On a small scale, the Warriors are trying to get through this first round of the NBA playoffs while managing Curry’s minutes. The exceptional 34-year-old tore a ligament in his left foot on March 16 and was out of action until the start of the round of 16. At the moment, he usually leaves the bench in the middle of the room and tries to exert influence, familiarize himself with his teammates for the next possible rounds – and not get hurt again.
It worked: at halftime the Warriors led by 57:51, in the end they won by 126:106. Denvers center Nikola Jokic was so upset that he allowed himself to be dragged into a debate with the referee and was sent off. Golden State are now leading 2-0 in the best-of-seven series ahead of the trip to the Denver Nuggets, the next game being on Friday. It works in San Francisco.
Curry scored 34 points against Denver in the second game
Curry scored 34 points in just 23 minutes on the court, after which he said: “It works very well in this constellation – of course also because my teammates are helping very well at the moment.” Specifically, he was referring to replacement Jordan Poole, who scored 30 points in the first playoff game of his career and then added 29 points in the second game.
On a large scale, the Warriors dare to experiment similar to a small one: they want to win the title this season, but at the same time build a roster that can also compete for the championship in the future. Completely crazy, many say, but that’s what they’re used to with Californians: ten years ago, most of them also said it was completely crazy to have this curry thrown beyond the three-point line so often and even to the center line at times. .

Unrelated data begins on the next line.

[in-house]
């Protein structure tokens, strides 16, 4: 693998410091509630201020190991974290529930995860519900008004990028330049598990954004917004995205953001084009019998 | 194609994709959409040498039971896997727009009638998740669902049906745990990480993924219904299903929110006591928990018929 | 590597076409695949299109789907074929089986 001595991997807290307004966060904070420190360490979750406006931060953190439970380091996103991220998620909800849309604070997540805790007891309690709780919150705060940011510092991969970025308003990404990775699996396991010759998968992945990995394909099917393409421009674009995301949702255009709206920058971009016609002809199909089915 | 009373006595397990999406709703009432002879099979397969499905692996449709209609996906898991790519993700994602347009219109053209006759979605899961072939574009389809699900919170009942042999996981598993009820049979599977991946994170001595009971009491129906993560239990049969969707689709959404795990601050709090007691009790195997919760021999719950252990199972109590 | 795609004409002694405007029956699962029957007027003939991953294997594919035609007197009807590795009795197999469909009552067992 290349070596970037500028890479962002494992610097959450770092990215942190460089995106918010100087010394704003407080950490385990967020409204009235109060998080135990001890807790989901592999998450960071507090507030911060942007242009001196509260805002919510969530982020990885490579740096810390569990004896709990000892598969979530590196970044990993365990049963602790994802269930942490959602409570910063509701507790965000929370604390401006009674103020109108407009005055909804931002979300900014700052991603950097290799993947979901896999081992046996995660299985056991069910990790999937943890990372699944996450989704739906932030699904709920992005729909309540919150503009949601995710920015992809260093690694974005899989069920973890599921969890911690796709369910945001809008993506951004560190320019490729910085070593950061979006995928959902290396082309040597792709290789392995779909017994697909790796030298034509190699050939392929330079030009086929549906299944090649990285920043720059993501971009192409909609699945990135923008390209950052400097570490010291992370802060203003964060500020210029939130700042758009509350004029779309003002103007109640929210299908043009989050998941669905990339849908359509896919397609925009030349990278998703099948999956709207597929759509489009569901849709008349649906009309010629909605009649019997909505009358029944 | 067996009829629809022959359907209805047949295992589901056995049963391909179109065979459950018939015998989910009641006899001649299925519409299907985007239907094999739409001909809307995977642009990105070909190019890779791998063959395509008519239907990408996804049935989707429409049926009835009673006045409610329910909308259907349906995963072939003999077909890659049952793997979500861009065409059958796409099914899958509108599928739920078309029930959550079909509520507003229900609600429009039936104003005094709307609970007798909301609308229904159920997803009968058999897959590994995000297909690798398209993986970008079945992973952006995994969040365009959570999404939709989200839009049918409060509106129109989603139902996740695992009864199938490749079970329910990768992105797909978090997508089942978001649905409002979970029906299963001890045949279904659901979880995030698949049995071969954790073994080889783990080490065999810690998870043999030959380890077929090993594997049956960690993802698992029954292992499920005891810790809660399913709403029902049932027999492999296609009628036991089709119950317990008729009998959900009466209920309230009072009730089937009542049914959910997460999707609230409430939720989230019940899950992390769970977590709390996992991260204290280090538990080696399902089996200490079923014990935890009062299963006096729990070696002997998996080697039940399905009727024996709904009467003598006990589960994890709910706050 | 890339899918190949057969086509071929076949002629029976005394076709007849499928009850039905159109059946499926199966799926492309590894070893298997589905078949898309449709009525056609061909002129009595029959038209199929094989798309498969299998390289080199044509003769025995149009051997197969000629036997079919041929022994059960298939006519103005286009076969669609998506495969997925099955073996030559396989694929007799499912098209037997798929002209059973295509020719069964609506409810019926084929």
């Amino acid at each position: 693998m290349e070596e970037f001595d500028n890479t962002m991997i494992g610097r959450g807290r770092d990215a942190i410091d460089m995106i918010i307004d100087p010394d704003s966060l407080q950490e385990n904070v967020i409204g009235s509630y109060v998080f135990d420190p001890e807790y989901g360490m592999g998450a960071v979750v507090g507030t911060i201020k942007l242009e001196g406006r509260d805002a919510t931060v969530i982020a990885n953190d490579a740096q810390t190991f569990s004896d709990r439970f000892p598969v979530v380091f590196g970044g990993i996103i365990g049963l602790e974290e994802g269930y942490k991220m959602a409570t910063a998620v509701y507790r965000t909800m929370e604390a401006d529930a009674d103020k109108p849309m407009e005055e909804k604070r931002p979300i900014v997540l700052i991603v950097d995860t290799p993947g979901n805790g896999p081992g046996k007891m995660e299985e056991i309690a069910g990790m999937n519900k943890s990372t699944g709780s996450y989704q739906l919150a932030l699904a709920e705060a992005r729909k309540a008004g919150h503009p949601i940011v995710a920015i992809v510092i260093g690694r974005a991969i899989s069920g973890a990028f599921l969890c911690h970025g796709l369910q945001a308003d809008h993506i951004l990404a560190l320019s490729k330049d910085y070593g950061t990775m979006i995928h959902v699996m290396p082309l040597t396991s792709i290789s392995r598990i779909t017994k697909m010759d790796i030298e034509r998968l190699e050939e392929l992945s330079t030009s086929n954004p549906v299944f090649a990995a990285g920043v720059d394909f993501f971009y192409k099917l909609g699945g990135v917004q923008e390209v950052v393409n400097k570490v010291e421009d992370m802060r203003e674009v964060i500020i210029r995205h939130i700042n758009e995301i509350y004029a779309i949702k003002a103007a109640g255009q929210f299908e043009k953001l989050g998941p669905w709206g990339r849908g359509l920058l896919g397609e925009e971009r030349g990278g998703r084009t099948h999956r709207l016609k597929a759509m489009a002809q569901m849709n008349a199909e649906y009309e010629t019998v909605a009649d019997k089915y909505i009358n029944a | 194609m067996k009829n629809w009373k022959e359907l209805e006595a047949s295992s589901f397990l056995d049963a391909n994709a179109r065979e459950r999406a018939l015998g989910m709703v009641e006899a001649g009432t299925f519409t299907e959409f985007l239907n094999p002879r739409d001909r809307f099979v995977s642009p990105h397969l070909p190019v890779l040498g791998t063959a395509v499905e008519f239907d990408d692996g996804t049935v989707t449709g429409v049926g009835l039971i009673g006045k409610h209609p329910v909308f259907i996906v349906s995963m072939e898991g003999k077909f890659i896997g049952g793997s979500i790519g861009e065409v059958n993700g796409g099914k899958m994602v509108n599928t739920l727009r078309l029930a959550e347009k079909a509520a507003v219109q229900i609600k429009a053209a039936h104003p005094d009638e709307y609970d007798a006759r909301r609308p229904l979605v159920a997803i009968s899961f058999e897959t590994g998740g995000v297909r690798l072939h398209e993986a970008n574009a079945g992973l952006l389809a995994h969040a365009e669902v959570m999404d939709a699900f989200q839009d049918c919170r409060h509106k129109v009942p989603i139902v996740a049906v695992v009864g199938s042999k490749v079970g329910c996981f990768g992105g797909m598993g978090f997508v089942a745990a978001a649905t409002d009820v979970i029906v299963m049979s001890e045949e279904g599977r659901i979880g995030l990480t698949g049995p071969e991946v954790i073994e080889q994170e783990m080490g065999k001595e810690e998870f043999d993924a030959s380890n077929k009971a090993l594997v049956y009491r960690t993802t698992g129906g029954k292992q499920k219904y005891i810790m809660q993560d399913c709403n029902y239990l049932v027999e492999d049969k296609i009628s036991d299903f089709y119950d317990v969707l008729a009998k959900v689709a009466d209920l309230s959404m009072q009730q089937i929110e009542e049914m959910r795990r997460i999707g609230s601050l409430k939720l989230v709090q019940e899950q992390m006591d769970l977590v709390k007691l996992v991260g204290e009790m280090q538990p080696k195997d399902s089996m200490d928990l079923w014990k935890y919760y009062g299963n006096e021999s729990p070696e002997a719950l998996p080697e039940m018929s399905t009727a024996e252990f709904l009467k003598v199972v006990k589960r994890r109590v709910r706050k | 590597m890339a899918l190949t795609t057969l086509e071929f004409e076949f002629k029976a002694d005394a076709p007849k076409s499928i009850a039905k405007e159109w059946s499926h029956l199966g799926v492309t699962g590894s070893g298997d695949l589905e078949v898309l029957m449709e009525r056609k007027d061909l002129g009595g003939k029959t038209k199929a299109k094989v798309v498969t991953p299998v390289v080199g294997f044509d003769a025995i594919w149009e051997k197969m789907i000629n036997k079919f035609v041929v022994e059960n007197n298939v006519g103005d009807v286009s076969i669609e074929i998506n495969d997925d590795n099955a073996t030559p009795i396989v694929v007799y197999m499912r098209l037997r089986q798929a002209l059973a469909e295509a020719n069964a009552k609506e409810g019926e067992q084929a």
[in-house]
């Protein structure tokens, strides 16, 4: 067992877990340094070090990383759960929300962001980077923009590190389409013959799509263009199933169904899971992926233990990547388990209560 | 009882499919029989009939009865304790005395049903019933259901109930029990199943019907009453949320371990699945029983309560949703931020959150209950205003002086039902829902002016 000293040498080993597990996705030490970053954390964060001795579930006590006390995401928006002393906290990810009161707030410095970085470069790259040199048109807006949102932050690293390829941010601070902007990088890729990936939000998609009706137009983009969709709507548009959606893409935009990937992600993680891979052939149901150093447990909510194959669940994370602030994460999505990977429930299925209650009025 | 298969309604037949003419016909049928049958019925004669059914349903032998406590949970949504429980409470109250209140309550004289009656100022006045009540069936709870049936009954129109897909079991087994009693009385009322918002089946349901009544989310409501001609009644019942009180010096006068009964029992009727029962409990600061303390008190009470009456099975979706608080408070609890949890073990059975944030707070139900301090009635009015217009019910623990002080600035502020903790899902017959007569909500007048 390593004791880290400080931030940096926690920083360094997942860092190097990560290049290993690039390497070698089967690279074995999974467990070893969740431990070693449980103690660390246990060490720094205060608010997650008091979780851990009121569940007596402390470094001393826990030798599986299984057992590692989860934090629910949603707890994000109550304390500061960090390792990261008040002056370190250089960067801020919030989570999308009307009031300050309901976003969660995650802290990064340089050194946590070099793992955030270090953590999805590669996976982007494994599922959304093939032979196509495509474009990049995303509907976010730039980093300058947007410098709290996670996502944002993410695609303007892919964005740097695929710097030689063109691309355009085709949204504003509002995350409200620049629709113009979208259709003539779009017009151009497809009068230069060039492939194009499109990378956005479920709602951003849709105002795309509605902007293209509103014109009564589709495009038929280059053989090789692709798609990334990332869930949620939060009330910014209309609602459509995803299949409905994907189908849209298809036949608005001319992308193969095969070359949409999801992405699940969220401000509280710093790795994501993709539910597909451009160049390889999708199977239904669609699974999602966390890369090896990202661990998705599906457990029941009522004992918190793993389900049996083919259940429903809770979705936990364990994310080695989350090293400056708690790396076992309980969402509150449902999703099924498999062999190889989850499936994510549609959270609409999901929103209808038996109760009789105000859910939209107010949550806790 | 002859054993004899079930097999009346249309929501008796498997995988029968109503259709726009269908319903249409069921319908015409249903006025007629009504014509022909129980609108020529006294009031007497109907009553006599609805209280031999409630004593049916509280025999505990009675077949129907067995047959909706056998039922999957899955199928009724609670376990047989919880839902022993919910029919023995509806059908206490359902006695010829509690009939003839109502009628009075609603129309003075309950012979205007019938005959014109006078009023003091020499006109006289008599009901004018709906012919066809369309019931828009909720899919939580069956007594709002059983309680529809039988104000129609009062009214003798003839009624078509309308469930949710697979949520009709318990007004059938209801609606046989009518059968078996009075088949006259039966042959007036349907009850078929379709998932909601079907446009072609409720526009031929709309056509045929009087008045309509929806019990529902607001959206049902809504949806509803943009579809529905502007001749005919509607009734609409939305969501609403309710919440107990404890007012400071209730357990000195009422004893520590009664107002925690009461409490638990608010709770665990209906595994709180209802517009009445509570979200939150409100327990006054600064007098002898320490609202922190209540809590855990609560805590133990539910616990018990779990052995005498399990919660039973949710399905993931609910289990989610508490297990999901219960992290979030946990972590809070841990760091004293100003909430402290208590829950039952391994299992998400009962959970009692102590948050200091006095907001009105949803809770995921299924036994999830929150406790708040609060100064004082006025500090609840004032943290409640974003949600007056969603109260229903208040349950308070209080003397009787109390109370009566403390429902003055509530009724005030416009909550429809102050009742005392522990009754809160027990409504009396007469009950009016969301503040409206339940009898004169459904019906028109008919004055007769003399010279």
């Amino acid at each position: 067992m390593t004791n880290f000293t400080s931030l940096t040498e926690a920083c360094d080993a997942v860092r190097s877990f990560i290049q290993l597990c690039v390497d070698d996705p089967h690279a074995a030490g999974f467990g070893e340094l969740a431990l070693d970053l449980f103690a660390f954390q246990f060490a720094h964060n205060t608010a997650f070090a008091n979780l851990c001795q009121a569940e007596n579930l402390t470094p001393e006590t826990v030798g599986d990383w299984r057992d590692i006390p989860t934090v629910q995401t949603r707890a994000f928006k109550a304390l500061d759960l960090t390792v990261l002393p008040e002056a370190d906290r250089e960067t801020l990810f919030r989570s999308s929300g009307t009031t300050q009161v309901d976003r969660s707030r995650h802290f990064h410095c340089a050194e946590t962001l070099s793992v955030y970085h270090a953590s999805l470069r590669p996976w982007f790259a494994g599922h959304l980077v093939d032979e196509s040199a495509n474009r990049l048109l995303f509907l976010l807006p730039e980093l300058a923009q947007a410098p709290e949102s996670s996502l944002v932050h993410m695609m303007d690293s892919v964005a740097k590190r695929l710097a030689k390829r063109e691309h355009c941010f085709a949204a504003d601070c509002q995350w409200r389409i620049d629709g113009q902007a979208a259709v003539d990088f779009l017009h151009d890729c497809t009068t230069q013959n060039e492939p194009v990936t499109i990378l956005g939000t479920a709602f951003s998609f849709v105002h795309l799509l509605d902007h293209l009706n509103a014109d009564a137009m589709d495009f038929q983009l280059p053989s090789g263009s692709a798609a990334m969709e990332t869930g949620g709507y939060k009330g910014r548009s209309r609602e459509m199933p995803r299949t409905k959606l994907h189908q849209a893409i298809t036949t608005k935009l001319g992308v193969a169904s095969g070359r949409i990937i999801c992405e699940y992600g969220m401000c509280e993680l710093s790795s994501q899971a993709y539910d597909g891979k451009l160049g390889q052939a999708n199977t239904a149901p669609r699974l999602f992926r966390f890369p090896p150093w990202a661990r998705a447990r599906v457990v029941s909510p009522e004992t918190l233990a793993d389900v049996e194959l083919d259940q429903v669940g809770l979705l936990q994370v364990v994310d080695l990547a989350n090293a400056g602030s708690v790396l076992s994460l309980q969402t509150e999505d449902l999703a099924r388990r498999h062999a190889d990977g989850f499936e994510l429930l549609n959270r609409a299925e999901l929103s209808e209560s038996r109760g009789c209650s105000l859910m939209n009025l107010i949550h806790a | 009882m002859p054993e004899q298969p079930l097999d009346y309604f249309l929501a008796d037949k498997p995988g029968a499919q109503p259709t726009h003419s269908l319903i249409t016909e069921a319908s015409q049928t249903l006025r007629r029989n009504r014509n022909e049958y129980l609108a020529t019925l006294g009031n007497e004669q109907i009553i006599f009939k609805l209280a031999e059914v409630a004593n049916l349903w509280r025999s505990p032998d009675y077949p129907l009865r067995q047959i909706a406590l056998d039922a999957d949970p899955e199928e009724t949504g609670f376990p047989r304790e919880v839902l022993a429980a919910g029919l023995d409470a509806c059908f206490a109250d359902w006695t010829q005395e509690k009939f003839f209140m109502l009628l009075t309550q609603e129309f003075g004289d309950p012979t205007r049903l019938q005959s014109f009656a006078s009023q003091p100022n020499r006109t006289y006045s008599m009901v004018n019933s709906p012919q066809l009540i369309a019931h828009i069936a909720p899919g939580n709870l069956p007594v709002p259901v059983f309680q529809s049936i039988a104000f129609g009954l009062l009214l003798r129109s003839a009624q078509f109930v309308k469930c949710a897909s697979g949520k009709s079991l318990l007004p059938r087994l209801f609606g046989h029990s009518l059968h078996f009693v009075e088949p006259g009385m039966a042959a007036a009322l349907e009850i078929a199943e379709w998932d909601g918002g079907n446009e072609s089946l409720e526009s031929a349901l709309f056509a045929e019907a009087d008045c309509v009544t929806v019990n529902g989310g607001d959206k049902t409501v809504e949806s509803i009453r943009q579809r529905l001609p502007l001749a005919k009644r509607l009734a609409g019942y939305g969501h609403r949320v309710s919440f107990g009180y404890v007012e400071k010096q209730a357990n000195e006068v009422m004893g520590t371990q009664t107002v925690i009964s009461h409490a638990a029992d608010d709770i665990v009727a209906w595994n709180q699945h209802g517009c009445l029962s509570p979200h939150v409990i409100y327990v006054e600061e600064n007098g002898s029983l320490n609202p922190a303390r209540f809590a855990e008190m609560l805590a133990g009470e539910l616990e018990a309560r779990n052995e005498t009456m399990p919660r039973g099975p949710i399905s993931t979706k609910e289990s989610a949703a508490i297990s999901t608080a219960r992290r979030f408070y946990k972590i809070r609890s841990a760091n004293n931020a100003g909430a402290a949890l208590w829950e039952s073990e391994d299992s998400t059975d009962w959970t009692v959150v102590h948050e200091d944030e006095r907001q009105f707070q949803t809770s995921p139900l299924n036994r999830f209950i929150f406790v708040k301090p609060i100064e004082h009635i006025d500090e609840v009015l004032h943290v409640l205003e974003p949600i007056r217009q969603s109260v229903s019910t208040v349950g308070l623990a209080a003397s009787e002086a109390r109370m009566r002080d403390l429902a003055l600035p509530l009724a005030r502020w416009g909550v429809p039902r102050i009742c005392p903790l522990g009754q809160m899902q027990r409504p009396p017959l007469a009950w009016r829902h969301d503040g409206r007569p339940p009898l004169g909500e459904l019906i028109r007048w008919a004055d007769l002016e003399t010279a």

Curry changed this sport permanently; along with the friendly pitcher Klay Thompson, who in the meantime returns to play after unlucky with an extension injury to Holger Badstuber and this time contributed 21 points. Now the Warriors want to question and change the structures of the NBA once again.
The Greatest Bargain in NBA History
It wasn’t all strategy at Golden State, of course, as with all sports, it takes coincidence – or even, well, bad luck. Managers Larry Riley (until 2012, now with the Atlanta Hawks) and Bob Myers brought in talents Curry and Thompson, long resisting mega transfers and mega contracts. It helped that Curry signed a $10 million a year contract in 2012 after recovering from an injury. Which was reasonable at the time. From today’s perspective, however, this is considered the biggest bargain in NBA history because Golden State managed to keep the likes of Thompson, Andre Iguodala and Draymond Green and then bring in Kevin Durant. The result: five finals in five years, three titles. Curry’s injury was the domino of success at the time and injuries are once again at the forefront of planning.
Asked club boss Myers, after two seasons without playoffs, whether he still trusts aging celebrities or wants to build a new roster, he responded with a counter-question: why not both? Curry, 34, Thompson, 32, Green, 32, and Iguodala, 38, are still the backbone of the team. But there are also players like Poole, 22, who is doing well this season.
Only: The Warriors have the most expensive roster in NBA history, with a salary of $346 million. If they give Poole in the summer what he can ask for after his performance jump, about $100 million over four years, costs are likely to explode — and so other players would have to go. Like I said: It sounds crazy what the Warriors are doing. But it could work.
Against a dangerous and vicious opponent, the team has done well in the playoffs so far because Coach Kerr can look at the stadium clock and then the bench when things aren’t going well. That’s where the best pitcher in the league stands: Steph Curry. Only opponents need to worry about these warriors.